How to Make Circles Into Circles on a Different Shape


Elkement, who’s been a longtime support of my blogging here, has been thinking about stereographic projection recently. This comes from playing with complex-valued numbers. It’s hard to start thinking about something like “what is 1 \div \left(2 + 3\imath \right) and not get into the projection. The projection itself Elkement describes a bit in this post, from early in August. It’s one of the ways to try to match the points on a sphere to the points on the entire, infinite plane. One common way to imagine it, and to draw it, is to imagine setting the sphere on the plane. Imagine sitting on the top of the sphere. Draw the line connecting the top of the sphere with whatever point you find interesting on the sphere, and then extend that line until it intersects the plane. Match your point on the sphere with that point on the plane. You can use this to trace out shapes on the sphere and find their matching shapes on the plane.

This distorts the shapes, as you’d expect. Well, the sphere has a finite area, the plane an infinite one. We can’t possibly preserve the areas of shapes in this transformation. But this transformation does something amazing that offends students when they first encounter it. It preserves circles: a circle on the original sphere becomes a circle on the plane, and vice-versa. I know, you want it to turn something into ellipses, at least. She takes a turn at thinking out reasons why this should be reasonable. There are abundant proofs of this, but it helps the intuition to see different ways to make the argument. And to have rough proofs, that outline the argument you mean to make. We need rigorous proofs, yes, but a good picture that makes the case convincing helps a good deal.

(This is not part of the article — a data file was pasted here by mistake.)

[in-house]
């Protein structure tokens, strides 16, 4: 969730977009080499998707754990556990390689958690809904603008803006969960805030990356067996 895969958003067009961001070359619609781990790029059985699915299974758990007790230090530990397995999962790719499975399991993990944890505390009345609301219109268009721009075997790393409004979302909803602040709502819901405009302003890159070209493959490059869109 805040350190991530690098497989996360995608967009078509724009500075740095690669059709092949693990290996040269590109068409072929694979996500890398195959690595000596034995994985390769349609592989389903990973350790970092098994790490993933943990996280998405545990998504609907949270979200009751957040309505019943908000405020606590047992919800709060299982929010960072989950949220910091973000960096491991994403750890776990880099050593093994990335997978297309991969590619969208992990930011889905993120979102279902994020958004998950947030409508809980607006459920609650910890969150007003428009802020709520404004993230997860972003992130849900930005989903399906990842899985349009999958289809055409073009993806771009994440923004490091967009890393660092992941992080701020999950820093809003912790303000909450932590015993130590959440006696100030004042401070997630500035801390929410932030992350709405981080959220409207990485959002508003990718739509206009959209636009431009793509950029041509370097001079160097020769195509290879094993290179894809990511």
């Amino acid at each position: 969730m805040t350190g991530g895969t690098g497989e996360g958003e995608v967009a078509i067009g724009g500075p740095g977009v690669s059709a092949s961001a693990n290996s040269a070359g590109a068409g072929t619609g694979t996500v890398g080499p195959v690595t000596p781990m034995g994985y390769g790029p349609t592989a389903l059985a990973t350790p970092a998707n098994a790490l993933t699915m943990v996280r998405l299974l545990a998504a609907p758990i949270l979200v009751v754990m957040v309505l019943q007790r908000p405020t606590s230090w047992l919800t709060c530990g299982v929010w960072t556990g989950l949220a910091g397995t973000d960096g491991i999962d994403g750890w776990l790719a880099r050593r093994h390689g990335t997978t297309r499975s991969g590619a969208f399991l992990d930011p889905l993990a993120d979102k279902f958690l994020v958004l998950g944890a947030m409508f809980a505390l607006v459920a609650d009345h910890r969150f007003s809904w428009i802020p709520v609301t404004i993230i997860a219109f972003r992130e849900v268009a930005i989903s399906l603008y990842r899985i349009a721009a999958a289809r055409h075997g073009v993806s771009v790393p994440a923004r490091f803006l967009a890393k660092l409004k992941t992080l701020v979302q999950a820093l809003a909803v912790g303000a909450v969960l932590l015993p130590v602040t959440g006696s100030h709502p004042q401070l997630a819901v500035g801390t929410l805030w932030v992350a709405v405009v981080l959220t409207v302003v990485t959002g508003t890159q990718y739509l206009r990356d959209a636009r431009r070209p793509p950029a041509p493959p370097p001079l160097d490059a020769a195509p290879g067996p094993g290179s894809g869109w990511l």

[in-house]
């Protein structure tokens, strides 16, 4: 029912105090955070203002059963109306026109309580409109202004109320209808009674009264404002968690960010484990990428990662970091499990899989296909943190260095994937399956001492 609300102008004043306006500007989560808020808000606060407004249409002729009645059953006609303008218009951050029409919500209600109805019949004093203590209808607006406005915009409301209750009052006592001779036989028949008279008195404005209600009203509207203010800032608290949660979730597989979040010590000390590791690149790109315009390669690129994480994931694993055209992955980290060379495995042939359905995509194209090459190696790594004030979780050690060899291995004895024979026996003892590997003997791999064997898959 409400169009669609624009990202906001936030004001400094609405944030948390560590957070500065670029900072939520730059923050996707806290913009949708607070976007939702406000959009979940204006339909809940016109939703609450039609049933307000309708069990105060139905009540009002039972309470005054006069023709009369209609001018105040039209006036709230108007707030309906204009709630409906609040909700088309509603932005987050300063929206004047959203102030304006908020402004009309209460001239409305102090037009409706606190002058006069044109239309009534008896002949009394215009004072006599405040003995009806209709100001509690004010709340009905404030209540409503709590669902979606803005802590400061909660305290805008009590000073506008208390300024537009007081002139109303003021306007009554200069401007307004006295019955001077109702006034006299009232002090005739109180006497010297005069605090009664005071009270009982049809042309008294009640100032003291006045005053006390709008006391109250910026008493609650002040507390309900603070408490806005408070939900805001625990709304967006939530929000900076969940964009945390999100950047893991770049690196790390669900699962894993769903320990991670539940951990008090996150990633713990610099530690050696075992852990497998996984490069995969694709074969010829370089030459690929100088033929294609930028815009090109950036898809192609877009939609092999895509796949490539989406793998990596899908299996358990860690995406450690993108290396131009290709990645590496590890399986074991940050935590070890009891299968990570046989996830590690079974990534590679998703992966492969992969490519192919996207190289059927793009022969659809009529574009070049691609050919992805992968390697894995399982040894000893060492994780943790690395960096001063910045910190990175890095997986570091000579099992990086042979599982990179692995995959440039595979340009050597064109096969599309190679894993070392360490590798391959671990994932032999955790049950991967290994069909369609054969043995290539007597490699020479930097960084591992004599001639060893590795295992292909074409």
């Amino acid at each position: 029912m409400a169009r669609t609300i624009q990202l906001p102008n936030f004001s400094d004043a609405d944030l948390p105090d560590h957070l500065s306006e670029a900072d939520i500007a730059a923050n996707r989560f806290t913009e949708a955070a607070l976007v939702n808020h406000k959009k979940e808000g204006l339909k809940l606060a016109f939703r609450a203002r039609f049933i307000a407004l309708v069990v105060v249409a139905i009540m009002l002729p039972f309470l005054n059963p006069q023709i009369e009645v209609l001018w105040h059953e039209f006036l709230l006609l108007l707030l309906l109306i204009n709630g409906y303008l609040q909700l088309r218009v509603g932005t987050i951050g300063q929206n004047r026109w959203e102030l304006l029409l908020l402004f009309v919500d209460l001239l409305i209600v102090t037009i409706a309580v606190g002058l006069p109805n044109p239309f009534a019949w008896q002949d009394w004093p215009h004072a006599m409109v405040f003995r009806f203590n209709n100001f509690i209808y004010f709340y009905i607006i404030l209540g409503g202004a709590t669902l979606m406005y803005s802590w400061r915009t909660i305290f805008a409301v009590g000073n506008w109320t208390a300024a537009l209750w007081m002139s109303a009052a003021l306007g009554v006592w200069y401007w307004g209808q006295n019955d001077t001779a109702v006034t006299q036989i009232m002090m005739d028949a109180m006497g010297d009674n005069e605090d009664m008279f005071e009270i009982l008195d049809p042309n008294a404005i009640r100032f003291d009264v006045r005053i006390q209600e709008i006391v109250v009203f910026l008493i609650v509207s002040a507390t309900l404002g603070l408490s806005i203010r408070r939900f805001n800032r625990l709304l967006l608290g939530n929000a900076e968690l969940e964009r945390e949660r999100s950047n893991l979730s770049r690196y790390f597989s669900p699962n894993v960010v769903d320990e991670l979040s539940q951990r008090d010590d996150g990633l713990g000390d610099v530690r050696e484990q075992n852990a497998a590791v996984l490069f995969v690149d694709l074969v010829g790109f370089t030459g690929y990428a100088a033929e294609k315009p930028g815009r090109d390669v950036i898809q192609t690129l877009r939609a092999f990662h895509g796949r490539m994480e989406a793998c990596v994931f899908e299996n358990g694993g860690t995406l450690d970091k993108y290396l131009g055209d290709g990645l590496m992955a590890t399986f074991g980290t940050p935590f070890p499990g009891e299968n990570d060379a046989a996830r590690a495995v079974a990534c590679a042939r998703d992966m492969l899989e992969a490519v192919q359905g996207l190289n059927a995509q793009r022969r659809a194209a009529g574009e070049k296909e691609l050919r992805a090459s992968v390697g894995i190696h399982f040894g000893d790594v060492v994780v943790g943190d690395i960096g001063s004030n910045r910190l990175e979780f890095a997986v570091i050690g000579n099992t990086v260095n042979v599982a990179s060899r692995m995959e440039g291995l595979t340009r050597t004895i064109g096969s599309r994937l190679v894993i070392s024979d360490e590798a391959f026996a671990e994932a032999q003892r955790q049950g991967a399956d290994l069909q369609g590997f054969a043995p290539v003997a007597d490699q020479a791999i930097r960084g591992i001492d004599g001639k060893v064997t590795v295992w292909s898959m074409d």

Author: Joseph Nebus

I was born 198 years to the day after Johnny Appleseed. The differences between us do not end there. He/him.

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